Just a quick link today to an article from the New York Times about fire danger, prevention, and detection at American nuclear power plants: Nuclear Regulators Urge High-Tech Fire Detection for Plants.
One of the current low-tech fire detection and prevention “mechanisms” currently in place is a small cadre of plant employees who walk around sniffing for the scent of smoke and then manually turn off pumps if the plant’s control systems are disabled by fire. The NRC — and the plant’s operators — would like to replace them with dedicated, computerized detectors as part of a “risk-informed” fire prevention policy. Fire danger at nuclear power plants is a real risk, and the article briefly recounts the 1975 fire at a TVA nuclear power plant in Alabama. That fire started when a worker, using a candle to test a conduit for an air leak, inadvertently set some insulation on fire, almost causing a meltdown.
I read about this accident in a library book way back in sixth grade. At the time I was fascinated with anything nuclear: nuclear power, nuclear weapons, nuclear physics, etc. The book recounted various accidents and near-misses at US and European plants, including the aforementioned Browns Ferry fire. (This was just a few months before the Chernobyl disaster, making the others looks minuscule.)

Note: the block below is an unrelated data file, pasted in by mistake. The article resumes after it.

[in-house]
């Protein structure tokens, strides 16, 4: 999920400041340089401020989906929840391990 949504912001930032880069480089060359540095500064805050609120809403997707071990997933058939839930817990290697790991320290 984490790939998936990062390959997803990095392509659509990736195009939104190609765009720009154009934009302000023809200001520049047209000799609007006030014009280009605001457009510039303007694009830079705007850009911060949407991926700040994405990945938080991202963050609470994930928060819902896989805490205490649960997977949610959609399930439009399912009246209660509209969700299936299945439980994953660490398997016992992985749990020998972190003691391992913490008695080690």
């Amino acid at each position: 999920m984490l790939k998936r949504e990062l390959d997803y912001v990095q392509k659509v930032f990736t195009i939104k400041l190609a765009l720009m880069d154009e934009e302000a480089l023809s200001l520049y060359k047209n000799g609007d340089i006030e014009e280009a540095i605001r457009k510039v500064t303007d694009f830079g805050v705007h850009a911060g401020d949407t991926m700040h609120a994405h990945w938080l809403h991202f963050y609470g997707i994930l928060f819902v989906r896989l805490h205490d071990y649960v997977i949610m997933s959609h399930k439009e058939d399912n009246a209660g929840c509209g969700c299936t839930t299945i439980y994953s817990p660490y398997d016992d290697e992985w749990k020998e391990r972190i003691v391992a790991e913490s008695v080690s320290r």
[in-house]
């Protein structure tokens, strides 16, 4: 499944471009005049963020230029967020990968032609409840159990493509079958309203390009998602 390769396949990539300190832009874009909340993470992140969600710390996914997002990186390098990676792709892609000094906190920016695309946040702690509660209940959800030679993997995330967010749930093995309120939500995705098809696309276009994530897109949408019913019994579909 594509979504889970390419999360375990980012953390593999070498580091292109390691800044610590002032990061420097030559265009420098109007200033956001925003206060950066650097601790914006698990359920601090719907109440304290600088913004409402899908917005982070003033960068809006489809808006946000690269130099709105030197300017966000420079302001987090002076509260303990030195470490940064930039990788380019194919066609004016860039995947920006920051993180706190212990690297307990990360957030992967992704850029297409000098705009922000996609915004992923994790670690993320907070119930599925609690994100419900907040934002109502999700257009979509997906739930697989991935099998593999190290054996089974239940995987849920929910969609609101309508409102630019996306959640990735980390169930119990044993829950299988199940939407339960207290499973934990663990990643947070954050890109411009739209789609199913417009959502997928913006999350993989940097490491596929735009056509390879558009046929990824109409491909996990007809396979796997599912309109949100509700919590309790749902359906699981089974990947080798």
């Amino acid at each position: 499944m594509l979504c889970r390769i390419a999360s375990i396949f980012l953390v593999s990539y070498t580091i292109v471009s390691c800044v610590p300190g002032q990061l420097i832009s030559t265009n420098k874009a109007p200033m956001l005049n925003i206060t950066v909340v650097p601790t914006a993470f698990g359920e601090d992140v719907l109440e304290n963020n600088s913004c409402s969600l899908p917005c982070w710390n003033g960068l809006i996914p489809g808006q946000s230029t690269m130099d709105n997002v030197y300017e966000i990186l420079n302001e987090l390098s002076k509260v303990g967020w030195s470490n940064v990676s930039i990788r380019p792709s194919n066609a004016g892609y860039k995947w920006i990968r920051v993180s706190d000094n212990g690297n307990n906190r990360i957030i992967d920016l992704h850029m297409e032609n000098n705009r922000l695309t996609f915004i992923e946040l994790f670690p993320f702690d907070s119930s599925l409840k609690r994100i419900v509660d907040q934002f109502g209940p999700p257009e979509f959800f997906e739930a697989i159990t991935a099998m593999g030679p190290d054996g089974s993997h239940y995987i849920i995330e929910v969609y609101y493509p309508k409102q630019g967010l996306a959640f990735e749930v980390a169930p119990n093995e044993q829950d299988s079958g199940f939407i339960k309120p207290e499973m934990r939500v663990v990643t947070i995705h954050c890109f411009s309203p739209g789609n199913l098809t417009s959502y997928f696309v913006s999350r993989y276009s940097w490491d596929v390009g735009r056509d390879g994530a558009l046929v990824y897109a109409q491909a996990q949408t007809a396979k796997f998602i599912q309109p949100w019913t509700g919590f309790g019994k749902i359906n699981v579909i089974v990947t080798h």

What I remember most about the book weren’t the disasters themselves; instead it was all of the countermeasures and design changes that each near-disaster brought about: using a feather instead of a flame, employing lower flammability materials, installing automated systems to halt the chain reaction, etc. These are lessons that I apply today as a software engineer: find the source of a problem, implement countermeasures, focus on risks.
I guess it should have been clear to me at that young age that I was going to be an engineer one day. In sixth grade I thought I was going to be a physicist, a desire which eventually gave way in college to the study of mathematics when I discovered I didn’t like lab nearly as much as I had expected. That introduced me to technical computing software and (eventually) the job I have now . . . which I should probably get back to doing.